As is the case elsewhere, the COVID-19 pandemic has resulted in a considerable increase in medical waste in Bhutan as well, aggravating the already complex technical, regulatory, and administrative challenges related to safe management of biomedical and hazardous wastes.
There are 54 flu clinics and 302 quarantine facilities in the country, of which 57 are in Thimphu. On an average, the flu clinics and quarantine facilities in Thimphu generate 350 kilograms of waste every day.
To manage the bio-medical and hazardous waste generated in Thimphu, an incinerator was installed at the Memelakha landfill. The 300-kg capacity incinerator at the Memelakha will help ensure safe and efficient management of biohazard wastes from medical facilities, flu clinics and quarantine centers in the capital.
The incinerator was inaugurated by the Foreign Minister Dr Tandi Dorji, who is the Chairperson of the National Environment Commission (NEC) and UNDP Resident Representative Azusa Kubota. The inaugural ceremony was attended by Health Secretary Dr Pandup Tshering and representatives from the NEC and, Thimphu Thromde, among others. Emission testing kits were also contributed to monitor and regulate emissions.
While biomedical wastes from the healthcare facilities are either autoclaved or buried in deep pits in the capital, in many districts it is dumped along with municipal wastes without any pre-treatment. These pose significant threats to human health and the environment. To ensure proper handling, storage, treatment, and disposal of wastes categorized as biomedical and hazardous wastes, the Waste Management and Stray Dog Population Control Flagship Program has identified autoclaves, incinerators, microwave sterilization and sanitary landfills as the preferred disposal options.
The government has selected the most reliable and commonly used incineration-based treatment process for healthcare waste known as the pyrolytic incineration, also called controlled air incineration or double-chamber incineration.
The incinerator was procured by the National Environment Commission (NEC) with support from UNDP and funded by the Government of Japan as part of COVID-19 Response and Recovery Project, Towards a smarter, greener and more resilient recovery through innovation in Bhutan.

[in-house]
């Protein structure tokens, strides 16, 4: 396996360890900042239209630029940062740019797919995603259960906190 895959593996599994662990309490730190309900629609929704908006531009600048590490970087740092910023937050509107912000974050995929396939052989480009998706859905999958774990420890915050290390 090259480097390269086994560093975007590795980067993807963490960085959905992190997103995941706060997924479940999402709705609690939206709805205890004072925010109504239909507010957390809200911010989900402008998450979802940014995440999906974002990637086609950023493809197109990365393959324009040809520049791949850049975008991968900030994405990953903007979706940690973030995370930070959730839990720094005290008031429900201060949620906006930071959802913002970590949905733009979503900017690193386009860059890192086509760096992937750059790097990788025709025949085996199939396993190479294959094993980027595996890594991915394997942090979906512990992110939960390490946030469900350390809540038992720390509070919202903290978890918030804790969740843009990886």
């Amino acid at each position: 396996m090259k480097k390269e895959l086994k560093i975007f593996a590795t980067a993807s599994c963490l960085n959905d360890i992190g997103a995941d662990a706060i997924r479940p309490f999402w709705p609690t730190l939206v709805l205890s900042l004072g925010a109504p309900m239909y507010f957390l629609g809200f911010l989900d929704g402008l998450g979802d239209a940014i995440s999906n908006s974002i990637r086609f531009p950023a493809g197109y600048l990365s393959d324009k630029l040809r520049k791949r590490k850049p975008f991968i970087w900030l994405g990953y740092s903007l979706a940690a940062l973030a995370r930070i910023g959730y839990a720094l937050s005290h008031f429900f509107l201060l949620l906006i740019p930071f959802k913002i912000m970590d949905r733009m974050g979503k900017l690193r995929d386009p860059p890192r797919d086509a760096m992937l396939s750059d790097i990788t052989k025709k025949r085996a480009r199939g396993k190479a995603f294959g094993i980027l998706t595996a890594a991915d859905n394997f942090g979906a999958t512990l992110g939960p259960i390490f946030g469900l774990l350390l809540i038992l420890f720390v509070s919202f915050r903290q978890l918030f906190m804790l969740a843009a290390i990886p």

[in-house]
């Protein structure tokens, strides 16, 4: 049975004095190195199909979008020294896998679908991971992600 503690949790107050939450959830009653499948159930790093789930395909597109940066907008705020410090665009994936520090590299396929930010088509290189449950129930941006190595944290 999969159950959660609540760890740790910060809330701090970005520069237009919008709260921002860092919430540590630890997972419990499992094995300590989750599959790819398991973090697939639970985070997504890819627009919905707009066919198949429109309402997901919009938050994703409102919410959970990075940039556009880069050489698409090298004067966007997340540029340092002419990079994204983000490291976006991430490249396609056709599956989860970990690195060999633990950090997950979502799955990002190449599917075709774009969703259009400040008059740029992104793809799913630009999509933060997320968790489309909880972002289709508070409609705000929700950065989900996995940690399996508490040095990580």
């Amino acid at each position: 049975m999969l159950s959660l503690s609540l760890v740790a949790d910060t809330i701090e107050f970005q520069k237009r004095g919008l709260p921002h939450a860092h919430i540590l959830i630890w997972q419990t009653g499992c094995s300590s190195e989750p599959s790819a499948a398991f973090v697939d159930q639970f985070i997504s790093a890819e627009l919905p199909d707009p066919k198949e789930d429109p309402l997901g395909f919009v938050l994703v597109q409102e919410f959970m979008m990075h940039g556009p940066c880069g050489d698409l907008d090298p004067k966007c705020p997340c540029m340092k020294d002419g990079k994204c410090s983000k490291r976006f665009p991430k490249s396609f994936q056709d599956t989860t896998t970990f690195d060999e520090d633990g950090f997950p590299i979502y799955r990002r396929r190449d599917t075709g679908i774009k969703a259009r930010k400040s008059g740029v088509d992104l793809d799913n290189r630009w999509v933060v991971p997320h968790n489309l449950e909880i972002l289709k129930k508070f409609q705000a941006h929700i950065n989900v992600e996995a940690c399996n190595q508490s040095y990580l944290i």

Two other incinerators, procured through the same project, will be installed in Gelephu and Phuentsholing. Preparatory works for installation are ongoing.
"I would like to thank the Government of Japan and the UNDP for assisting Bhutan with installation of a critical plant, which would ensure biohazard waste from the hospital, flu clinics and quarantine facilities are disposed off properly," said Lyonpo Dr. Tandi Dorji.
"It is critical that all of us work together, especially Ministry of Health and NEC, to ensure the incinerator’s management and operation is taken care of efficiently and effectively. Waste management is a priority for the government, despite the challenges posed by COVID-19 and reduced budget, we have kept substantial fund for it. Waste management must be a collective action and coordination among stakeholders is important," Lyonpo added.
"Noting the limitations of technology, human capacity and related infrastructures and concerns on environment and health, as decided by the government, UNDP through funding from the Government of Japan, quickly put together a project to set up incinerators in Thimphu, Phuntsholing and Gelephu, identified as covid treatment centers to tackle immediate infectious and biomedical waste problems as a direct result of the pandemic,” UNDP Resident Representative Azusa Kubota said.
The NEC together with the Ministry of Health will lead the management and operation of the incinerators. UNDP will work closely with NEC and MoH to develop the Standard Operating Procedures (SOP) for incinerator management and provide trainings on safe handling of incinerators for operators, technicians, and caretakers.